- November 4th, Election Day, and still no ballot. I called the electoral office, and was by a twist of fate connected to the most helpful public servant in the history of public servants, one Angela Lawson. She assured me that she would check with my county clerk and then call me back. I was not hopeful. Five minutes later, my phone rang, and Angela informed me that Sheila – the county clerk – was working on it, and that I should expect a ballot shortly.
Hours later, I’m still waiting on a ballot, and call Angela back. She promises to call me back, and does. They’re working on it over in the Denver county office. Shortly thereafter a fax ballot arrives. It’s borderline illegible, but it’s a ballot. I print it out, vote for the candidates that are important to me, and attempt to fax it back. And get a busy signal. And another. And so on, for twenty minutes.
Call four (or five, who’s counting?) to Angela, who checks and provides me with a second fax number. Which also proves to be locked up. Angela calls the county, is assured that the fax machine in question is sitting idle, calls me, hears the busy signal from the fax machine, calls the county back and ultimately coordinates – live – a fax window from me. Which I take advantage of, and fax in my ballot. At which point Angela brightly thanks me for voting, wishes me a wonderful weekend, and hangs up.
Without Angela, it’s simple: my vote – insignificant though it proved to be – would not have been counted. If every public servant was as dedicated as Angela, I would have a lot more confidence in government run programs. So in the event that Angela reads this, thank you.
San Francisco Hotels
I’m not sure if it’s the economy, the season, or something less obvious, but the rates for San Francisco hotels have rarely been lower, in my experience. This week I got ~$120 rates from both the Hotel Monaco (a Kimpton property) and the Westin on Market. Neither are the St. Regis, of course, but they are generally relatively pricey, so the rates were a real surprise.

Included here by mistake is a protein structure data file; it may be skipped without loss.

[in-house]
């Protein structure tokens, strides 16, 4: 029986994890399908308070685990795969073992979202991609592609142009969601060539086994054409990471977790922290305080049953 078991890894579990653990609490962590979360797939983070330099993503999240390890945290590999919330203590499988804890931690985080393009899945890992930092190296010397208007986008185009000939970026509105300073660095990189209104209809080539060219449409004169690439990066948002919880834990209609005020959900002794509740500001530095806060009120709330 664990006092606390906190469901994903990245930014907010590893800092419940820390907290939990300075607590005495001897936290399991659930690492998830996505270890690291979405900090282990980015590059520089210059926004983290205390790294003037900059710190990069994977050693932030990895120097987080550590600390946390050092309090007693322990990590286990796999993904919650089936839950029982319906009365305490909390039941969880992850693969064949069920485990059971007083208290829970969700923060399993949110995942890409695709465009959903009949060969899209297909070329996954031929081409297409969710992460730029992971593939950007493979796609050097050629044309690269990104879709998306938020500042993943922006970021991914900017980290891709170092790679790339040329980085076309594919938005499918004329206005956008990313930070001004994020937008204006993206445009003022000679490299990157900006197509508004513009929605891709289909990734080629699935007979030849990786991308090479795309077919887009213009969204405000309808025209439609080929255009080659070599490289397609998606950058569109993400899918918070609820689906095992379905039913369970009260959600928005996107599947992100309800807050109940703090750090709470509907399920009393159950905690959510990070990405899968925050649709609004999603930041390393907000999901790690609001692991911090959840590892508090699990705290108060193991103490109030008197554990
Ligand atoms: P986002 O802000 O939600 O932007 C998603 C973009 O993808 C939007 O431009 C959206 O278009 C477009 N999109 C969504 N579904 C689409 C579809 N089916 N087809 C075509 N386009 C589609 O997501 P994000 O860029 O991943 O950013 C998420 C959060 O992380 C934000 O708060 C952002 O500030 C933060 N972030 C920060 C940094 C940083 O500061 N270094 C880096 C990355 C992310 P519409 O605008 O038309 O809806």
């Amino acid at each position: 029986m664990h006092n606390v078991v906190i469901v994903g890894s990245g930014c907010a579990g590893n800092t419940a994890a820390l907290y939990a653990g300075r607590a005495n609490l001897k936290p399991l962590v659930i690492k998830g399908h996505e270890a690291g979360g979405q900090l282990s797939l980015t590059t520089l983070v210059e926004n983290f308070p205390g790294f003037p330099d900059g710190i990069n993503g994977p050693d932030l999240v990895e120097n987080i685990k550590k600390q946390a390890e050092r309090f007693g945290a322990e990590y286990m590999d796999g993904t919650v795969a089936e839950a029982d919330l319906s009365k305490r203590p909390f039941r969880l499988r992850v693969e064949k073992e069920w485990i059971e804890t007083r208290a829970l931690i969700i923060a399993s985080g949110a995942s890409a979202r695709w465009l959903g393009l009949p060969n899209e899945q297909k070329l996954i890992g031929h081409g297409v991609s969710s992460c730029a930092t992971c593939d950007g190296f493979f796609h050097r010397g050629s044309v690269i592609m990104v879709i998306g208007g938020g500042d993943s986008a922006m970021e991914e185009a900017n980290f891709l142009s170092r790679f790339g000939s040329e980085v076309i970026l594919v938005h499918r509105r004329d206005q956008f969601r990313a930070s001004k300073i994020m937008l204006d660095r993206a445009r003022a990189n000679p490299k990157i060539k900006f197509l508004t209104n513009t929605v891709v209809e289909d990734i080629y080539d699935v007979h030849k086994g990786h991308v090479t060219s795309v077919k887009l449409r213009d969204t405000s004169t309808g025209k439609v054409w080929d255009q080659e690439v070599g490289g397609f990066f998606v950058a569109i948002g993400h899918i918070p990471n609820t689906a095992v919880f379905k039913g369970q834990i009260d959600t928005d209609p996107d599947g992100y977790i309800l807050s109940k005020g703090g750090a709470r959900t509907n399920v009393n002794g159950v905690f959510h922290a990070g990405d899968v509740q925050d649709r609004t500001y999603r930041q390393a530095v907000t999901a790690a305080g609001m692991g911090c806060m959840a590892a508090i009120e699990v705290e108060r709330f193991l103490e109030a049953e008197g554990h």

Many of you know that I’ve replaced my worn out Patagonia One Bag – which I loved – with a new Crumpler Part and Parcel. So far, so good on that front. I’ll have a more detailed review later, but while there are a few things I’m still getting used to – the lack of any outside pockets, the lack of an external handle – it’s a fine bag.
I have always sought to keep politics out of this space, and I will not break that tradition here. I will say, however, that Tuesday’s election made me very proud of my country. Unlike what some would argue, believing that this nation is imperfect is not anti-American, but at once realistic and necessary. And whether you agree with his politics or not, the fact that this country elected Barack Obama to the office of President of the United States is a profound sign of progress in area in which this country’s history has been, frankly, shameful. It’s not victory, but it’s undeniably progress.
As Senator McCain graciously acknowledged in his concession speech, the election of Obama is a reminder that in this country – more so, we like to believe, than in any other – your station, your worth, and your future does not have to be dictated by the color of your skin.
If only for that reason alone, Tuesday night was a moment in time that I am sure that I will remember for the rest of my life.